Writer: Andrew Bovell
Director: Kathleen Douglas
Reviewer: Stephen Bates
Sometimes known as “glossolalia”, the term “speaking in tongues” relates to the use of words that have no meaning to the speaker. In Andrew Bovell’s two new plays, such words could form lies or they could be part of mindless ritual behaviour, but the proposition is made that ill-considered verbal communications can undermine trust and damage lives.
Staged by Doughnut Productions in the Green, an inflatable igloo on the outer reaches of the Pleasance Courtyard, the production seats the audience on swivel chairs within the circular space, the actors performing all around the circumference and through the middle. The Lies and The Truths are separate (two tickets required), but run consecutively on the same evening, with a 15 minute break between them.
Leon (Phil Aizlewood) is married to Sonja (Kate Austen). Peter (Ben Elder) is married to Jane (Georgina Periam). When Leon meets Jane in a bar and Pete meets Sonja in another bar, their banal conversations are all but identical, spoken over each other to emphasise the point. It is as if both pairs are caught up in unstoppable mating rituals, speaking in universally recognisable clichés, but not pausing to consider what they are saying. It makes little difference that one pair consummates the flirtation and the other does not, because the seeds of debit have been sown and the corrosion to their marriages has begun.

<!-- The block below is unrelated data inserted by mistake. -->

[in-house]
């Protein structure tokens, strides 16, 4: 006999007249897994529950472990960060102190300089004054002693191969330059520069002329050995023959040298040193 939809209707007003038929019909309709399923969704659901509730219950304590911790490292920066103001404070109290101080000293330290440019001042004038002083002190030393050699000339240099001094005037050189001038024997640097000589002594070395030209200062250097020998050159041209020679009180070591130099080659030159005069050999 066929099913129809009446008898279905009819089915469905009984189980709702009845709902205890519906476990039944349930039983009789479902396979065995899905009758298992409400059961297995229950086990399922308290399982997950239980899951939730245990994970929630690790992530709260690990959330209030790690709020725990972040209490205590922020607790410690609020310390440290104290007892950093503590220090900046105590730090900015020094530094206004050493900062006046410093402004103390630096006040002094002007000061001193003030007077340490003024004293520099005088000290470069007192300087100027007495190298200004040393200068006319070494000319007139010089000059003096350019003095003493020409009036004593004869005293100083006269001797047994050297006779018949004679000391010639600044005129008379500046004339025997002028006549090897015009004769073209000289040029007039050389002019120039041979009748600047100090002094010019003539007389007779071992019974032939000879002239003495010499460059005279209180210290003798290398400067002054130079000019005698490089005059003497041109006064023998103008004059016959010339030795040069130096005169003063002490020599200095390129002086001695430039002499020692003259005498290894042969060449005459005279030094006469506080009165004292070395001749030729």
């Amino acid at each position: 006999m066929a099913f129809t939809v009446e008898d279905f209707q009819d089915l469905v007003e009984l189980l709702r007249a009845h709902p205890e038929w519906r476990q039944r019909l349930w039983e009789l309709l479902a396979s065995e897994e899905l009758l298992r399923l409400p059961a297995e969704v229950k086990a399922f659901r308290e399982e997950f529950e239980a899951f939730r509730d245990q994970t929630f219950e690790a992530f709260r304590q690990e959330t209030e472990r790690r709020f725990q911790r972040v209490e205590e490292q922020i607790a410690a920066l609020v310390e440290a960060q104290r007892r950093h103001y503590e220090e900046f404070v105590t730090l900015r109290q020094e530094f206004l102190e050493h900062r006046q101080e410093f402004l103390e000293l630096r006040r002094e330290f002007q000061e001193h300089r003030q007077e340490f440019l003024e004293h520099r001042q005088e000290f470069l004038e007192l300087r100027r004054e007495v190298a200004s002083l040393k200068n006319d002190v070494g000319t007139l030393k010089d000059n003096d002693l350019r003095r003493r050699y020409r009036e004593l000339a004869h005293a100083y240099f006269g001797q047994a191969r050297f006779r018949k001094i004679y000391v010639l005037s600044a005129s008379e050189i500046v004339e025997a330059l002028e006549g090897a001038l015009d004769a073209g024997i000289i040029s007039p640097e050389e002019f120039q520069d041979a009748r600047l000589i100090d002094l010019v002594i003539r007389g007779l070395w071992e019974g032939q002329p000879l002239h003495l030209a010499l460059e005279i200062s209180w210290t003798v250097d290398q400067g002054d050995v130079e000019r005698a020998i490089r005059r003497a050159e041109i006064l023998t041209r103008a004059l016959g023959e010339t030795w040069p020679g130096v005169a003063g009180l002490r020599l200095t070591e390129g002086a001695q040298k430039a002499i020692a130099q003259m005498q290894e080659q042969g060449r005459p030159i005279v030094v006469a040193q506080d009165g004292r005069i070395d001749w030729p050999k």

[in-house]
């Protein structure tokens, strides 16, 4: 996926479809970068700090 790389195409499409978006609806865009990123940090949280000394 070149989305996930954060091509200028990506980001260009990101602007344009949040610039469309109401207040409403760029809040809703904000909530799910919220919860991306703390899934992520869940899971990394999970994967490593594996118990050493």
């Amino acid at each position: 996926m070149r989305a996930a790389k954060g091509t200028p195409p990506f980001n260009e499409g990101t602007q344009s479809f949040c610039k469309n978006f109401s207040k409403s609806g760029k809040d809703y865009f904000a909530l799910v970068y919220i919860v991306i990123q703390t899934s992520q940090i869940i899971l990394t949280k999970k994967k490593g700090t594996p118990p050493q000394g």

Bovell’s writing and Kathleen Douglas’ direction are crisp and precise, matched by well-judged performances. The writer dwells on the theme of people drawing in lovers only to reject them instinctively, a trait shown by both women in The Lies and, later, in stories that develop therefrom, by Sara (Periam) who is counselled by Valerie (Austen), herself a borderline sociopath. The Truths centres on Valerie’s mysterious disappearance and police officer Leon’s interrogation of her less then candid husband (Elder). Now the blurring of lines between deceit and honesty takes on darker significance as lack of trust becomes still more pervasive.
More naturally, this work could become a single two-act play. The Lies, running for one hour, just about stands alone, but it contains elements that set up the second play and, therefore, leaves loose ends. Less focussed and 15 minutes shorter, The Truths feels incomplete, tailing off before arriving at the right destination. Overall, the dramas are elevated by the unconventional staging. Confronting each other from the extremes of this confined space, the characters spin a web of unbreakable mistrust that entangles the audience as it tightens around them.
Runs until 28 August 2017 | Image: Contributed